Author: Arthur Griffin
Publisher: Dreamspinner Press
Pages/Word Count: 114 Pages
At a Glance: A fun, erotic romp starring some of our favorite mythological characters.
Reviewed By: Jennifer
Blurb: The myth of Theseus and the Minotaur has never been quite this steamy!
Handsome Theseus journeys to Athens to claim his birthright as heir to the throne, and along the way he meets the roguish Pirithous, who teaches him all about matters of the heart—and body. When they reach the city, Theseus is shocked to discover that his father, the king, has a tradition of sacrificing young people to the Minotaur, the monster that inhabits the island nation of Crete.
Theseus and Pirithous, along with Iphitrion, a slave boy they befriend, set out to slay the Minotaur. After learning Crete is ruled by a mad tyrant with a fetish for orgies, Theseus puts his new skills to the test, fighting, flirting, and fornicating his way through the ranks, working his way past soldiers, satyrs, and gods alike as he attempts to accomplish his goal and save his city.
Review: What’s not to love about this novella? Featuring Theseus from Greek mythology, Arthur Griffin has crafted a sex-filled romp through Athens and Crete.
Theseus is on his way to Athens to announce his presence to his father, the king, and on the way meets Pirithous and others. Not only do they become companions, but lovers as well. Theseus experiences sex and love for the first time, all the while growing as a man fit to become a legend.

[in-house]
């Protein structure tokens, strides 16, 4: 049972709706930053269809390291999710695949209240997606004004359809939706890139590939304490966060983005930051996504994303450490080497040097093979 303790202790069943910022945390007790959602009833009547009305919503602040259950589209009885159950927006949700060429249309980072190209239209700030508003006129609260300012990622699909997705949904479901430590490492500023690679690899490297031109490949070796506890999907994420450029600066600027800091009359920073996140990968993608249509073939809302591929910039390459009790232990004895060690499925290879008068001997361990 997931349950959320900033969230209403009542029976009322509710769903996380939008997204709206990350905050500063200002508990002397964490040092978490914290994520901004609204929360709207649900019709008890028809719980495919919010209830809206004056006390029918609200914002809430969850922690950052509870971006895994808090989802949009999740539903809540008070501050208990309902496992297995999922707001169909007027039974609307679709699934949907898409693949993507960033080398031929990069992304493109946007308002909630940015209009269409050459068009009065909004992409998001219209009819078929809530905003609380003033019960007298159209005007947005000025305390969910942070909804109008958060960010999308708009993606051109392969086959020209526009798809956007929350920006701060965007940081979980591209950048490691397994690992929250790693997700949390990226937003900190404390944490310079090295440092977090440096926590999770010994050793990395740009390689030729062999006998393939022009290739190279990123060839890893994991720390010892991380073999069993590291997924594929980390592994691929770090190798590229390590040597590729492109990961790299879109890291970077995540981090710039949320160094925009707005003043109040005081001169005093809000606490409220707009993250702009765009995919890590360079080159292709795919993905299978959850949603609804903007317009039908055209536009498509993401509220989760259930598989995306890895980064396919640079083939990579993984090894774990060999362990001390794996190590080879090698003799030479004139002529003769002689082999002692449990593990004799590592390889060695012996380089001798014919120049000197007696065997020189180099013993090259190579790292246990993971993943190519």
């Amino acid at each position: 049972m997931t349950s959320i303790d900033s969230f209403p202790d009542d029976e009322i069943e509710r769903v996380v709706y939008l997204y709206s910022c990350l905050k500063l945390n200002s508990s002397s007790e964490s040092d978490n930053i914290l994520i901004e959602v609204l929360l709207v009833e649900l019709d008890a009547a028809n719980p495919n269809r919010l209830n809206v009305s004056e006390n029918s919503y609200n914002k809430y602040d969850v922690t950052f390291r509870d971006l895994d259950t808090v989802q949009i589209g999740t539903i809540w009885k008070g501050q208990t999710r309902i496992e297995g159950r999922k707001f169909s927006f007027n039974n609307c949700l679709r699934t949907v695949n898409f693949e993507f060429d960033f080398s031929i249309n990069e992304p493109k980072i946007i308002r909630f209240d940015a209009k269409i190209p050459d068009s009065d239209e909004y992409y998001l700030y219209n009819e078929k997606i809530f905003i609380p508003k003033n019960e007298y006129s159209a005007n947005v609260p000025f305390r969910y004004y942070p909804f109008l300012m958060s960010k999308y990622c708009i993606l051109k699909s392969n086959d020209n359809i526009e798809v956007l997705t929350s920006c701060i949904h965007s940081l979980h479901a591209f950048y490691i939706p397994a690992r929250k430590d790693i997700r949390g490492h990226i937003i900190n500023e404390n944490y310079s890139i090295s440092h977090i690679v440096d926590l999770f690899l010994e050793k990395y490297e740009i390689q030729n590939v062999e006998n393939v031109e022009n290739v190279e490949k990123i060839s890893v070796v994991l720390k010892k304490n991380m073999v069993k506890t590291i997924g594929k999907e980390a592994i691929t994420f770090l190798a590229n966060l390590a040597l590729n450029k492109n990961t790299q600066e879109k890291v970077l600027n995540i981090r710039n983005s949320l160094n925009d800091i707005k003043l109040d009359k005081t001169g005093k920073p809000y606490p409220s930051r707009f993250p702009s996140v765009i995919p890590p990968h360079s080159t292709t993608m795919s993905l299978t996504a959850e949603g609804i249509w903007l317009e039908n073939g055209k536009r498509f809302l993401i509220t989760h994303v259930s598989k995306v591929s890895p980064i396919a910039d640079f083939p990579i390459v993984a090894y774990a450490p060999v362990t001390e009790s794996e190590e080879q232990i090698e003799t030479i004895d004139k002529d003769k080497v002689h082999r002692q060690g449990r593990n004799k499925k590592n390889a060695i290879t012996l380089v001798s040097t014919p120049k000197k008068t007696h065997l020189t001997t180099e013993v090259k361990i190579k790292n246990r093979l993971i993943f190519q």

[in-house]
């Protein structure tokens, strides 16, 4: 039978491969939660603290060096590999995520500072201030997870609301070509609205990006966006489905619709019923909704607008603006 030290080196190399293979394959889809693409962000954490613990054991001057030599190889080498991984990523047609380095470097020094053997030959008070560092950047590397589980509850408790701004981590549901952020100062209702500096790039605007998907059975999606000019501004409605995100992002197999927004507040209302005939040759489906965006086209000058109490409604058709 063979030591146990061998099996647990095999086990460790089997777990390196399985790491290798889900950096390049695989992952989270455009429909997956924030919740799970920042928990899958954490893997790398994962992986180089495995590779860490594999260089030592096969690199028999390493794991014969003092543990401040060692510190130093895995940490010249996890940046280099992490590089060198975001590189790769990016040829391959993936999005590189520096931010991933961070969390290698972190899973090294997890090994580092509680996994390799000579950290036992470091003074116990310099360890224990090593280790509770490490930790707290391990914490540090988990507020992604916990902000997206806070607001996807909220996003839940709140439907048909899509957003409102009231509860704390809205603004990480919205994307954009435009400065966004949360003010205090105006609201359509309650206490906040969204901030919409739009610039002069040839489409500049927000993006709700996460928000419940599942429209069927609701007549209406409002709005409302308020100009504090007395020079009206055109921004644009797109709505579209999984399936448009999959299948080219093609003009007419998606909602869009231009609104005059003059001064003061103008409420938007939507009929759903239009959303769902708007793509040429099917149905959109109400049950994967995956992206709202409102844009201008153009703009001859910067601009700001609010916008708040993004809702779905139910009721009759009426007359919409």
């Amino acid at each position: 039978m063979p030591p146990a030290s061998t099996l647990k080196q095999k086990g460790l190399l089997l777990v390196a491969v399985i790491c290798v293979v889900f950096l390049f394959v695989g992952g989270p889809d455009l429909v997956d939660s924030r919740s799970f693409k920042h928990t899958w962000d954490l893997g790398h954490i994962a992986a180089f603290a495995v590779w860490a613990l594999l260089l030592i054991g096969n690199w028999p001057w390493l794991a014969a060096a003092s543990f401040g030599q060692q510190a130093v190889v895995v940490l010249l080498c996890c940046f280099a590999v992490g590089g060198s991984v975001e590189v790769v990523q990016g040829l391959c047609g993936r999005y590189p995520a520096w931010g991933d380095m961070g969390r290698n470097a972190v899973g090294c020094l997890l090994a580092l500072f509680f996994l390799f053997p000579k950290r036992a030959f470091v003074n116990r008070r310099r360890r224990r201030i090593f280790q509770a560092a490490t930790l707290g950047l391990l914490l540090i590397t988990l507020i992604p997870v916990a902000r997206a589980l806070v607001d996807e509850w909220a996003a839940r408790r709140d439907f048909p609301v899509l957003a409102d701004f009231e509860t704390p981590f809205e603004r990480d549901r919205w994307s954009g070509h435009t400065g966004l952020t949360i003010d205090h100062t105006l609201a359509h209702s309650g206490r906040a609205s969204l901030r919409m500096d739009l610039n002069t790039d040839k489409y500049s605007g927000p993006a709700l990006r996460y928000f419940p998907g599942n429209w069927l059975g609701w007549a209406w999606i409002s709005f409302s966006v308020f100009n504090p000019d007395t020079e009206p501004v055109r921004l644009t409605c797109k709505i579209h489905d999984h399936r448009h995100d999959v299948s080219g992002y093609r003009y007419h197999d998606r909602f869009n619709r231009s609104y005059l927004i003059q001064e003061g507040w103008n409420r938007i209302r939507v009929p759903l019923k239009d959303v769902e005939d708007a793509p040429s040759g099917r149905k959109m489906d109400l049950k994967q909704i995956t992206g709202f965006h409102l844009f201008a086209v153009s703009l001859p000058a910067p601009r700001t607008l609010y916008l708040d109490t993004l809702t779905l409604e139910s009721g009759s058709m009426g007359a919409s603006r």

What I enjoyed about this book was the inclusion of so many well-known Greek heroes and heroines. Griffin doesn’t just follow the myths and add more erotic components. No, instead he twists them slightly to make them fresh, and yet still pays homage to the old. The Minotaur becomes, for the first time in my knowledge, a sympathetic character. And yet, despite this twist, Griffin acknowledges that myths and legends change over time, by having a character state that the truth is often twisted. It really made me stop to think about the origins for these myths.
That said, the romance between Pirithous and Theseus is great. Though it may start out as a challenge and then fun between new friends, they grow to love each other. Yet they are not limited to just the other. Instead, the two young men engage with numerous other partners, and there is no angst or jealousy present. It’s quite refreshing, to be honest. They are not limited to a monogamous pairing that society today favors; instead, they are free to explore, even while loving each other. This might bother some readers, but the open relationship Pirithous and Theseus have was enjoyable to read.
The story ends with a potential opening for another story when Jason shows up, looking for help on a quest, and I truly hope there is more to come (no pun intended) because Arthur Griffin has a knack for writing Greek mythology for adults!